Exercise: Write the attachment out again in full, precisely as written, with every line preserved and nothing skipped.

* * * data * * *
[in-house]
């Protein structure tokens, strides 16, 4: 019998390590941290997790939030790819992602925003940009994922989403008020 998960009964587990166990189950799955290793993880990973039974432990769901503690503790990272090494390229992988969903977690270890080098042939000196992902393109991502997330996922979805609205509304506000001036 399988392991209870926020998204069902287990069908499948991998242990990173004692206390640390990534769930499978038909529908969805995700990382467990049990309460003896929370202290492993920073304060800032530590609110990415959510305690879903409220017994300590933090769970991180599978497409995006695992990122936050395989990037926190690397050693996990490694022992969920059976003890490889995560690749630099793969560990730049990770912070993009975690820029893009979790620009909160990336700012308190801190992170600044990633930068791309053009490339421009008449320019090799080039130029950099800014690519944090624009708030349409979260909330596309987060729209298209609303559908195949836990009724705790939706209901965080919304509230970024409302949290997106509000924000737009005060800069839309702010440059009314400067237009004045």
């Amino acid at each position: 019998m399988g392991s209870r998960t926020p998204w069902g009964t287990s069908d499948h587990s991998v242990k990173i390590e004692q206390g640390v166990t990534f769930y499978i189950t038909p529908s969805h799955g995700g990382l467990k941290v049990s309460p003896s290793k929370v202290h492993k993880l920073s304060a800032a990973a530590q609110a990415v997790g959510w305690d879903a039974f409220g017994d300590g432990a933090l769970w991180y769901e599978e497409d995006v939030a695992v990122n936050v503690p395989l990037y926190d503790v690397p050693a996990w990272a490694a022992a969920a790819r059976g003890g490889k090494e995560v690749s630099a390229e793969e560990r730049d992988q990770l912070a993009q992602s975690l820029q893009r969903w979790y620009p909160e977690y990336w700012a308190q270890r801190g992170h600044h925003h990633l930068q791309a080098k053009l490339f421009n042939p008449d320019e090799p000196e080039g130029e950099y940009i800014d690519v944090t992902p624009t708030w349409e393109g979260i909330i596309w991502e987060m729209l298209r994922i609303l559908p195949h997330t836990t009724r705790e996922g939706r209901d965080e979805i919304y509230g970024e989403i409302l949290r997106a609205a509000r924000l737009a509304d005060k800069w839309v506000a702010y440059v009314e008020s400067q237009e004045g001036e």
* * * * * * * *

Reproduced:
[in-house]
């Protein structure tokens, strides 16, 4: 019998390590941290997790939030790819992602925003940009994922989403008020 998960009964587990166990189950799955290793993880990973039974432990769901503690503790990272090494390229992988969903977690270890080098042939000196992902393109991502997330996922979805609205509304506000001036 399988392991209870926020998204069902287990069908499948991998242990990173004692206390640390990534769930499978038909529908969805995700990382467990049990309460003896929370202290492993920073304060800032530590609110990415959510305690879903409220017994300590933090769970991180599978497409995006695992990122936050395989990037926190690397050693996990490694022992969920059976003890490889995560690749630099793969560990730049990770912070993009975690820029893009979790620009909160990336700012308190801190992170600044990633930068791309053009490339421009008449320019090799080039130029950099800014690519944090624009708030349409979260909330596309987060729209298209609303559908195949836990009724705790939706209901965080919304509230970024409302949290997106509000924000737009005060800069839309702010440059009314400067237009004045």
């Amino acid at each position: 019998m399988g392991s209870r998960t926020p998204w069902g009964t287990s069908d499948h587990s991998v242990k990173i390590e004692q206390g640390v166990t990534f769930y499978i189950t038909p529908s969805h799955g995700g990382l467990k941290v049990s309460p003896s290793k929370v202290h492993k993880l920073s304060a800032a990973a530590q609110a990415v997790g959510w305690d879903a039974f409220g017994d300590g432990a933090l769970w991180y769901e599978e497409d995006v939030a695992v990122n936050v503690p395989l990037y926190d503790v690397p050693a996990w990272a490694a022992a969920a790819r059976g003890g490889k090494e995560v690749s630099a390229e793969e560990r730049d992988q990770l912070a993009q992602s975690l820029q893009r969903w979790y620009p909160e977690y990336w700012a308190q270890r801190g992170h600044h925003h990633l930068q791309a080098k053009l490339f421009n042939p008449d320019e090799p000196e080039g130029e950099y940009i800014d690519v944090t992902p624009t708030w349409e393109g979260i909330i596309w991502e987060m729209l298209r994922i609303l559908p195949h997330t836990t009724r705790e996922g939706r209901d965080e979805i919304y509230g970024e989403i409302l949290r997106a609205a509000r924000l737009a509304d005060k800069w839309v506000a702010y440059v009314e008020s400067q237009e004045g001036e």